Riccitiello "underestimated the rot" at EA
Outgoing CEO responsible for flawed strategy but leaves publisher in better health than it was six years ago, says analyst
The first and biggest mistake of John Riccitiello's tenure as CEO at Electronic Arts was underestimating how deeply the rot had set in at the company, according to analyst Doug Creutz.
In a note to investors following the announcement that Riccitiello is stepping down from the beleaguered company, Creutz noted that although the CEO's term was marred by a flawed strategy to turn the business around, he leaves the company in a much better state than when he re-joined the business in 2007.
"The first half of Riccitiello's term was marked by flawed strategy while the latter half was impacted by spotty execution"
Doug Creutz, Cowen and Company
"Riccitiello's first and biggest mistake was underestimating how deeply the rot had set in at EA when he assumed leadership; we do not believe his successor will face a similar problem," Doug Creutz wrote in a note to investors.
"Riccitiello's reign has often been a difficult one for the company; shareholders have seen EA's stock lose more than half its value since he became CEO in 2007. The company has missed earnings guidance on a semi-regular basis and ceded market leadership to Activision Blizzard. We think the first half of Riccitiello's term was marked by flawed strategy while the latter half was impacted by spotty execution.
That first years of Riccitiello's years at EA included expensive acquisitions, too many games in production and time wasted chasing the Nintendo Wii, followed by a failed reboot of the Medal of Honor franchise and most recently a shambolic launch of SimCity.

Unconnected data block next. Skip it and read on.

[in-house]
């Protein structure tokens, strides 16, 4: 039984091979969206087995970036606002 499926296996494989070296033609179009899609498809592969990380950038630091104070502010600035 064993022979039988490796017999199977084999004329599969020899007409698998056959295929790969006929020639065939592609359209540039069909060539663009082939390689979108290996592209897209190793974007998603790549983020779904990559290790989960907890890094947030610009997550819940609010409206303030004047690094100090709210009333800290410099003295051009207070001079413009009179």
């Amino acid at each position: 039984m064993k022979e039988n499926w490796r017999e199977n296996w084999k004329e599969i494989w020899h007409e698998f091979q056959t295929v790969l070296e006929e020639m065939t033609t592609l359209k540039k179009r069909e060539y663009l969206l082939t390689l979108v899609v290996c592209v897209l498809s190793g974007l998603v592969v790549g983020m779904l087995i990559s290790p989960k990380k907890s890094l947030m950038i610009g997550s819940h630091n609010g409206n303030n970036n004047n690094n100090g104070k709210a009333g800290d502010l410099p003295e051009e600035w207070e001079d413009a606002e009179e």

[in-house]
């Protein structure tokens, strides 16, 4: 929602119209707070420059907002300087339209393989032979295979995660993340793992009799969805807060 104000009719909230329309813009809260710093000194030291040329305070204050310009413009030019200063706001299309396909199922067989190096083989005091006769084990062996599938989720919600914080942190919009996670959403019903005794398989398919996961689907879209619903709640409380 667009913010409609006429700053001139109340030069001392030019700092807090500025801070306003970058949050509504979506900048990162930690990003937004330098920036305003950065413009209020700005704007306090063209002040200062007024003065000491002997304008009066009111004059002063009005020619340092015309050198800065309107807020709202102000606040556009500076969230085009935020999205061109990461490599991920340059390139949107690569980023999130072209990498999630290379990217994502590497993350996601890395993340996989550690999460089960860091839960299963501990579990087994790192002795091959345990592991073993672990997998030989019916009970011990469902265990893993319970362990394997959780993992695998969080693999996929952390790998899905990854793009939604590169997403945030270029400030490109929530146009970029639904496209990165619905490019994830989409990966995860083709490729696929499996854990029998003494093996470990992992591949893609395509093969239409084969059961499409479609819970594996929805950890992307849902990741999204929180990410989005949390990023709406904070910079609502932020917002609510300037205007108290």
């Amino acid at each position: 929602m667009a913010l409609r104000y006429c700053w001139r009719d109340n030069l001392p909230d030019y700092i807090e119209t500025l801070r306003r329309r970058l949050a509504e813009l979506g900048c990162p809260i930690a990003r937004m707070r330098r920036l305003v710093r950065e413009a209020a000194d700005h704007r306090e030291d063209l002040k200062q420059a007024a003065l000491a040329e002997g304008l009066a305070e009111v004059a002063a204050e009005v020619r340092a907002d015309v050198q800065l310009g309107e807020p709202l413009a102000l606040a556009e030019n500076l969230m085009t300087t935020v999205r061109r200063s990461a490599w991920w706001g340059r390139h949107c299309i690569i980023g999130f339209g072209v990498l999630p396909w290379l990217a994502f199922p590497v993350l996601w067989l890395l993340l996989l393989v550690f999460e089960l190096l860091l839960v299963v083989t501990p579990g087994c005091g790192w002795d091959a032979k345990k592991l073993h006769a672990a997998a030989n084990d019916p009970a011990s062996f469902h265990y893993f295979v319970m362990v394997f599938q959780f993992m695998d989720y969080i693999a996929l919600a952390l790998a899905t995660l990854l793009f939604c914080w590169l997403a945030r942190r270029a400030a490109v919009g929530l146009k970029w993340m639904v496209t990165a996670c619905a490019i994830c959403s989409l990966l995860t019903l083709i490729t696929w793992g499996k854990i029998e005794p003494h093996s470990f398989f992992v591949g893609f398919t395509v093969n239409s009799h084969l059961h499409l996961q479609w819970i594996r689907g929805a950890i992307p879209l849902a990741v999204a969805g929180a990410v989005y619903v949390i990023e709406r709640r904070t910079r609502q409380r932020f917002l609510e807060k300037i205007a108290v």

But there are highlights to Riccitiello's reign that leave the company in a strong position compared to other big box publishers - the growth of digital retailer Origin, solid franchises like Battlefield and mobile success with titles such as The Simpsons: Tapped Out and Real Racing.
"We do think Riccitiello is leaving the company better positioned than it was when he became CEO (and certainly in much better shape than it was 4-5 years ago)," wrote Creutz.
"The company's core line-up is now focused down to a manageable amount of solid franchises, buttressed by increasingly successful downloadable content offerings, while the company's mobile business is number one in the US and appears to be gaining meaningful momentum."
Electronic Arts now presents an interesting investment case, according to the analyst, focused on the ongoing transition to a digital games business, the growth of mobile and the boost to core gaming with new consoles.
And while the company now looks to a replacement for John Riccitiello, it has good form based on last year's hire of Blake Jorgensen as chief financial officer.